“At the time they’re happening, they’re scary as hell and it really does traumatize children on top of the trauma of being removed from their homes,” said Cox. “They’re using these kids, basically, as pieces of evidence, and you can’t do that.”

Investigating child abuse is notoriously complex. The investigations usually involve forensic interviews, which are typically recorded and involve a professional asking questions of a child to elicit information. And they sometimes include forensic full-body medical examinations that include a visual check of the child’s private parts and are designed to be noninvasive, meaning medical tools that can break the skin or enter the body are not used.

Together, the interview and the exam are considered effective tools for gathering information and evidence from underage victims, who may be reluctant to describe or disclose how they’ve been hurt. Often, these interviews and exams are conducted at children’s advocacy centers by social workers, doctors, and nurses who are specially trained to treat young patients with sensitivity and care — and learn to read between the lines.

Federal guidelines advise that the mere suspicion of child sexual abuse should be sufficient to trigger a forensic medical exam. Even so, there’s a growing consensus in medicine that genital and pelvic exams can be embarrassing, uncomfortable, and even traumatic.

‘A Fishing Expedition’

In one South Carolina lawsuit, a 16-year-old girl claims she was subjected to painful vaginal exams against her will, even after she denied being sexually abused. She felt as if she was “being raped” during the forensic medical exam, her complaint asserts.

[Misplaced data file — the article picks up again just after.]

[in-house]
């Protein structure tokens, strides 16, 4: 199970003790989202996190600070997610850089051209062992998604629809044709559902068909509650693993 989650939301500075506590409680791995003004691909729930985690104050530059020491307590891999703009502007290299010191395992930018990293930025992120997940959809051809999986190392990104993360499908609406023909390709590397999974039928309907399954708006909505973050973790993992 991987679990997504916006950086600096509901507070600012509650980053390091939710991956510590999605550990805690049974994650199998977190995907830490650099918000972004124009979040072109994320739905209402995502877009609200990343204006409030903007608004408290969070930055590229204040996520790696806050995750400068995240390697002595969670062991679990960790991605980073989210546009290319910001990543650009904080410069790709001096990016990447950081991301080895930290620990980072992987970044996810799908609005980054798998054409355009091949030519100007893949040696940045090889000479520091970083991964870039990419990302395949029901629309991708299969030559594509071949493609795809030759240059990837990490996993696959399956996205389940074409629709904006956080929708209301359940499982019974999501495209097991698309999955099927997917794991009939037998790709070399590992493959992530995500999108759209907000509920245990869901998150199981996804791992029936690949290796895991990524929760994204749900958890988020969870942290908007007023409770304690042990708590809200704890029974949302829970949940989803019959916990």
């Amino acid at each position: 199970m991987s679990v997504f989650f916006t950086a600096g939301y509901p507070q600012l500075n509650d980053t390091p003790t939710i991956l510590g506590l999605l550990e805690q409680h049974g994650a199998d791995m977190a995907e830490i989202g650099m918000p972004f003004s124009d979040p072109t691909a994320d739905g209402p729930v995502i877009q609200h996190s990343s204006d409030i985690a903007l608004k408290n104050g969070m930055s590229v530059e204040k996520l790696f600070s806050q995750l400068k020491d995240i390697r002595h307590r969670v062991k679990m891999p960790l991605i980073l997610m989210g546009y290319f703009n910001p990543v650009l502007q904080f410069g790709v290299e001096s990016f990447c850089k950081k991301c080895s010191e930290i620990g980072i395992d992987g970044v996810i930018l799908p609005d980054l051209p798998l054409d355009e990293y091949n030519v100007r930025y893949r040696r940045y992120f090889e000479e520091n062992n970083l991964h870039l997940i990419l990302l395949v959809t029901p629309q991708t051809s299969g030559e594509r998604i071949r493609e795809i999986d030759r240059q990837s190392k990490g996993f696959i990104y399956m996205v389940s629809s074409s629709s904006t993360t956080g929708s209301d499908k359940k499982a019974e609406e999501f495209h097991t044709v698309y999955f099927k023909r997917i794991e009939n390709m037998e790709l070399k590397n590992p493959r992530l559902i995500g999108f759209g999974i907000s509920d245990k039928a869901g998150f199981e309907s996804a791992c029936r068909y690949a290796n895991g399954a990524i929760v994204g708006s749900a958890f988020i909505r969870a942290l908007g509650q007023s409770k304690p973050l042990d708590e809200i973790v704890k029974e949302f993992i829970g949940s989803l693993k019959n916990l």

In another lawsuit, a couple living in the north-central part of the state allege their sons were subjected to genital and rectal exams, without the parents’ knowledge or consent, more than a month after the children had been removed from their home in 2021. Their oldest son bruised his arms on playground equipment, they contend, instigating a child abuse investigation that resulted in all three boys temporarily moving in with their grandparents. Their youngest son was 6 months old at the time.

No one alleged during the investigation that the boys had been sexually abused, the lawsuit states, and yet the boys’ “penises were held and touched by strangers” during the forensic exam and “fingers and/or instruments were placed in their anus,” the lawsuit states.

The parents, whose names California Healthline chose to withhold to protect the identity of their children, said their middle child suffers from night terrors because of the forensic examination. The oldest doesn’t talk about what happened in the exam room, his mother said.

“Because we didn’t know” what was going to happen, she said, “nobody could prepare him.”

Attorneys Deborah and Robert Butcher of the Foster Care Abuse Law Firm, who represent plaintiffs in all three South Carolina cases, have likened these forensic medical exams to “a fishing expedition.” One lawsuit they filed against the Department of Social Services argues the agency is financially motivated to find evidence of any form of child abuse so that it qualifies for more money from the federal government.

“They’re going to use every means possible to build a case,” Robert Butcher said. He estimated “easily thousands” of children in South Carolina have been forced to get unnecessary exams during child abuse investigations in recent years — an approximation he made based on child protective services intake data.

Ragley, the Department of Social Services spokesperson, said the agency is required by state law to follow the South Carolina Child Abuse Response Protocol to determine when children should be referred for a forensic medical evaluation, which includes “a complete and thorough medical history from the child (if verbal) and caregivers and a head to toe physical examination, including the anogenital area.”